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Derotational Pronation-producing Osteotomy of the Radius and Biceps Tendon Rerouting for Supination Contractures in Neonatal Brachial Plexus Palsy Patients

A Review of 20 Cases

DeDeugd, Casey M., MD; Shin, Alexander Y., MD; Shaughnessy, William J., MD

Journal of Pediatric Orthopaedics: May/June 2019 - Volume 39 - Issue 5 - p e366–e372
doi: 10.1097/BPO.0000000000001305
Hand & Upper Extremity
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Background: Forearm supination contractures can occur as a result of neurological derangement of the upper extremity in patients with neonatal brachial plexus birth palsy. The contractures become problematic in childhood as patients begin requiring forearm pronation for activities of daily living including typing on a keyboard and writing. There have been several techniques described to remedy this deformity. We present a case series describing the early clinical results of combined radial osteotomy and intraosseous biceps rerouting to realign the forearm in resting pronation and convert the biceps from a supinator to a pronator.

Methods: A retrospective review identified patients who had a radial osteotomy and biceps rerouting for supination contracture between 2006 and 2016. Inclusion criteria required a fixed forearm supination contracture, patients below 18 years of age and at least 1 year of clinical and radiographic follow-up. Demographic and surgical variables, early clinical results, complications, reoperations, and revisions were documented.

Results: Twenty patients were identified who met inclusion criteria. The mean follow-up was 3 years (range, 1 to 9 y). We observed a statistically significant difference in the mean resting position of the forearm from 56 degrees of supination preoperatively to 17 degrees of pronation postoperatively. Correspondingly, there was an increase in passive forearm pronation from 0 degree preoperatively to 66 degrees postoperatively and an expected decrease in passive forearm supination from 78 degrees preoperatively to 41 degrees postoperatively. There were 2 complications which were both radial osteotomy nonunions. Excluding revisions, there were 14 reoperations in 14 patients (63%) for hardware removal. Hardware removal was considered an expected return to the operating room, not an unplanned reoperation. There were 2 revisions for osteotomy nonunion, both of which went on to eventual union. Overall survivorship from the need for revision surgery was 95% at 12 months, 88% at 24 months, and 88% at 60 months. There were no recurrences of the supination contracture.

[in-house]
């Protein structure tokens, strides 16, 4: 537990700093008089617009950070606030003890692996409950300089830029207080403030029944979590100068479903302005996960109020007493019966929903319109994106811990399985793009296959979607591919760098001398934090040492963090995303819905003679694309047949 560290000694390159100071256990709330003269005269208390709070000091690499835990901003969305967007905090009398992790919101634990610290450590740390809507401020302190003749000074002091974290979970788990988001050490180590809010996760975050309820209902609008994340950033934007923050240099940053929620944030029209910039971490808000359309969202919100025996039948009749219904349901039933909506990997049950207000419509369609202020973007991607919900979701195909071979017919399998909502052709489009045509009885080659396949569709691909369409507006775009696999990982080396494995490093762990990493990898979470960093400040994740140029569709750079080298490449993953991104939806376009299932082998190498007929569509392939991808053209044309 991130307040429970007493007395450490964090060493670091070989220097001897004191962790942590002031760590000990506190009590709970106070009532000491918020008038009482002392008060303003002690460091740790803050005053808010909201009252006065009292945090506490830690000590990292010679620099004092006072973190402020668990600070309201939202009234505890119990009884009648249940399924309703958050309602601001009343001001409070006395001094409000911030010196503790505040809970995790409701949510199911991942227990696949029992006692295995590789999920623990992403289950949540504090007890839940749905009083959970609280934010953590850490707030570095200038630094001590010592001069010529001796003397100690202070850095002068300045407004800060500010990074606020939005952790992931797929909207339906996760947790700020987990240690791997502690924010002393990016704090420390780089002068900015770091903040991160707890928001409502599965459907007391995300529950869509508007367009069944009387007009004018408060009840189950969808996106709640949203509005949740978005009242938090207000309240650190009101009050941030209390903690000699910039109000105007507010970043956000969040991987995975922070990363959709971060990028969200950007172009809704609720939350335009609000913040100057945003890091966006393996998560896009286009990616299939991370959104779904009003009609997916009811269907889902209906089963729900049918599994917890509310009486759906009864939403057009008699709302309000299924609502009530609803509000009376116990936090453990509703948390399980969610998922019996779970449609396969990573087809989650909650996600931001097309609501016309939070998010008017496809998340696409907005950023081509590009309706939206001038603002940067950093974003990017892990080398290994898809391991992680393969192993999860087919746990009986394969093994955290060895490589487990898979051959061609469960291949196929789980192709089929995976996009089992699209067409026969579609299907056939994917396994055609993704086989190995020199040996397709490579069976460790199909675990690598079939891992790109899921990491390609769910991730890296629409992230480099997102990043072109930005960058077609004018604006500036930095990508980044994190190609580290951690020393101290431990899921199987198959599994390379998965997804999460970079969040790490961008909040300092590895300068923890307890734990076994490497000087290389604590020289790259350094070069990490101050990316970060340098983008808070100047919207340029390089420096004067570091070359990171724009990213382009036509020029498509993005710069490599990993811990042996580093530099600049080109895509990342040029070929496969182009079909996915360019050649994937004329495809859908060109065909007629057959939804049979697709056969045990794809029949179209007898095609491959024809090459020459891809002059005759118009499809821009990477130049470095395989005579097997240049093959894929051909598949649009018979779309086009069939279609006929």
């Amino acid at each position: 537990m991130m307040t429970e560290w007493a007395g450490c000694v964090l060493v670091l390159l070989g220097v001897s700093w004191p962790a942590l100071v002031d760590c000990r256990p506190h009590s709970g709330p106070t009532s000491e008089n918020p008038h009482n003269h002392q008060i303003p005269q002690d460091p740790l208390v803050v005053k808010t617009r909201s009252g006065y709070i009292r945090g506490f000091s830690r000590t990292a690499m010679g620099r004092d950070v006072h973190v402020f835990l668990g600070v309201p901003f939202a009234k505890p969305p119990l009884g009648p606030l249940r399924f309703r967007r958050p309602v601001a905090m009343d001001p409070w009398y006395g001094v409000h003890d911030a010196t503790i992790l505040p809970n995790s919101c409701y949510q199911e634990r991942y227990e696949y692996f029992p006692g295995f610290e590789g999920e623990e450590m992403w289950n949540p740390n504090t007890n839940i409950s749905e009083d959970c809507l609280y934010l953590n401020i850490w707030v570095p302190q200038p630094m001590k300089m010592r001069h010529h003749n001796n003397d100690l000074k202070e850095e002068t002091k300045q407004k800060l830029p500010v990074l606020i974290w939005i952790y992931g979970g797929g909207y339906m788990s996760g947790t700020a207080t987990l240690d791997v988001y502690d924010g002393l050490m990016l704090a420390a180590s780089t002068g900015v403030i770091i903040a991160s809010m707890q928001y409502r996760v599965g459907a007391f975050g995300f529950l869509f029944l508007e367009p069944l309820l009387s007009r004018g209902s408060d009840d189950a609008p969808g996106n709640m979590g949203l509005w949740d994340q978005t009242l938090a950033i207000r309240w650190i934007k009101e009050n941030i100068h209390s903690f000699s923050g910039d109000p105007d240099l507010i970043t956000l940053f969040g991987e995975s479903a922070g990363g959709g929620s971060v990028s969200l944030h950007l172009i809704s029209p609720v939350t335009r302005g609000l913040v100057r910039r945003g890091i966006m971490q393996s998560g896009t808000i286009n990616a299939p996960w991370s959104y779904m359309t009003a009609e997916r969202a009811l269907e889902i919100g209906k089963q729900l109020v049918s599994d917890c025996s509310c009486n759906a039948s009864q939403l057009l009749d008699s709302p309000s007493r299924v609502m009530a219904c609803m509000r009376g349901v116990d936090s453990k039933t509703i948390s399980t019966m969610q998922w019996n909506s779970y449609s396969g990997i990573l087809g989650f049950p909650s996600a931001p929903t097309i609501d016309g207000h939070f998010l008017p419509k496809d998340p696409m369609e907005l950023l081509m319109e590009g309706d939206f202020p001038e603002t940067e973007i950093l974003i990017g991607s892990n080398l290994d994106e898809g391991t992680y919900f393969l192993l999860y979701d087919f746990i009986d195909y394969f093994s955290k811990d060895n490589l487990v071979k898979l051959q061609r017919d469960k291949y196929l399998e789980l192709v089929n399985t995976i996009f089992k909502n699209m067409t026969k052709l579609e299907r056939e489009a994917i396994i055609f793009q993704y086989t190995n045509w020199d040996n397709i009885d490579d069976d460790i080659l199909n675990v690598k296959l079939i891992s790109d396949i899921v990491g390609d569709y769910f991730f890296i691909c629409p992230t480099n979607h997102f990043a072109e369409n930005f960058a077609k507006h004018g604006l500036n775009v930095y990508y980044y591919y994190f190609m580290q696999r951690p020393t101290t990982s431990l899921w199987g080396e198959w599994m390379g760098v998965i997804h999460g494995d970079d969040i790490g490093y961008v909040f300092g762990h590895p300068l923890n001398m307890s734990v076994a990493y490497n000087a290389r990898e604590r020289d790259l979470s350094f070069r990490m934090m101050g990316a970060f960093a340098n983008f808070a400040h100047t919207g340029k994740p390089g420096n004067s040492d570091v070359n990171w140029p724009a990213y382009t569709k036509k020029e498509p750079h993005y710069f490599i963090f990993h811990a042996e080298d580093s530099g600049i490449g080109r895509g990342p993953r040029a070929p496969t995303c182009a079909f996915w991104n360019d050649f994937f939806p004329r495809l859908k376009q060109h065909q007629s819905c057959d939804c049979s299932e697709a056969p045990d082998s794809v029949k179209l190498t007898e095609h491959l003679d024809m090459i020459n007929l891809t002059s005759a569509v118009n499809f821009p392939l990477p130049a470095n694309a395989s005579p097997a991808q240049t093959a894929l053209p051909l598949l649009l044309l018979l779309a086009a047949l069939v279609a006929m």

Conclusions: We present results of a novel surgical solution to forearm supination contractures through the combination of a derotational osteotomy of the radius and biceps tendon rerouting. The results show a significant benefit in forearm positioning and passive pronation with excellent survivorship and maintenance of correction.

Level of Evidence: Level IV—therapeutic.

Department of Orthopedic Surgery, Mayo Clinic, Rochester, MN

There were no external funding sources for this study.

The authors declare no conflicts of interest.

Reprints: William J. Shaughnessy, MD, Department of Orthopedic Surgery, Mayo Clinic, 200 First Street S.W., Rochester, MN 55905. E-mail: shaughnessy.william@mayo.edu.

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